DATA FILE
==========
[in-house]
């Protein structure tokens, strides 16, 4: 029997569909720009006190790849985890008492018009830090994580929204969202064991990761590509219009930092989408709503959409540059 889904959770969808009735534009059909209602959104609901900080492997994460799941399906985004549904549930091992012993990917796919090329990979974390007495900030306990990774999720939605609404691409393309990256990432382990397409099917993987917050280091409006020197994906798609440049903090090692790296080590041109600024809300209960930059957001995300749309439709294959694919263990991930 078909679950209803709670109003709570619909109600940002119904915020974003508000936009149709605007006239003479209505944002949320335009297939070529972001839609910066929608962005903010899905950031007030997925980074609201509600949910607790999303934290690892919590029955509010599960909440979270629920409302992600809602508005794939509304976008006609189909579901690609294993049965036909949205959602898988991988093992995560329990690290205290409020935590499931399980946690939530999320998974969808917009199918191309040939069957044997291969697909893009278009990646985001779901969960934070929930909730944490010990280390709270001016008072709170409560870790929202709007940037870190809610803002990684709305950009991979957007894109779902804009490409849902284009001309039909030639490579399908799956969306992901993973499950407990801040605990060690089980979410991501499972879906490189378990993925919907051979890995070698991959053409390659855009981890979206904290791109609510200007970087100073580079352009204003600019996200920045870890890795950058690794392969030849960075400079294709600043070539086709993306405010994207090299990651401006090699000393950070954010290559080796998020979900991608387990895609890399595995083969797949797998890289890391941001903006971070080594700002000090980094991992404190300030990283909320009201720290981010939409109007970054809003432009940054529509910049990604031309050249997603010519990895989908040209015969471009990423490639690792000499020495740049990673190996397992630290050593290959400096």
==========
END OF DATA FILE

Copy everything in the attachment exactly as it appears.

[in-house]
């Protein structure tokens, strides 16, 4: 029997569909720009006190790849985890008492018009830090994580929204969202064991990761590509219009930092989408709503959409540059 889904959770969808009735534009059909209602959104609901900080492997994460799941399906985004549904549930091992012993990917796919090329990979974390007495900030306990990774999720939605609404691409393309990256990432382990397409099917993987917050280091409006020197994906798609440049903090090692790296080590041109600024809300209960930059957001995300749309439709294959694919263990991930 078909679950209803709670109003709570619909109600940002119904915020974003508000936009149709605007006239003479209505944002949320335009297939070529972001839609910066929608962005903010899905950031007030997925980074609201509600949910607790999303934290690892919590029955509010599960909440979270629920409302992600809602508005794939509304976008006609189909579901690609294993049965036909949205959602898988991988093992995560329990690290205290409020935590499931399980946690939530999320998974969808917009199918191309040939069957044997291969697909893009278009990646985001779901969960934070929930909730944490010990280390709270001016008072709170409560870790929202709007940037870190809610803002990684709305950009991979957007894109779902804009490409849902284009001309039909030639490579399908799956969306992901993973499950407990801040605990060690089980979410991501499972879906490189378990993925919907051979890995070698991959053409390659855009981890979206904290791109609510200007970087100073580079352009204003600019996200920045870890890795950058690794392969030849960075400079294709600043070539086709993306405010994207090299990651401006090699000393950070954010290559080796998020979900991608387990895609890399595995083969797949797998890289890391941001903006971070080594700002000090980094991992404190300030990283909320009201720290981010939409109007970054809003432009940054529509910049990604031309050249997603010519990895989908040209015969471009990423490639690792000499020495740049990673190996397992630290050593290959400096």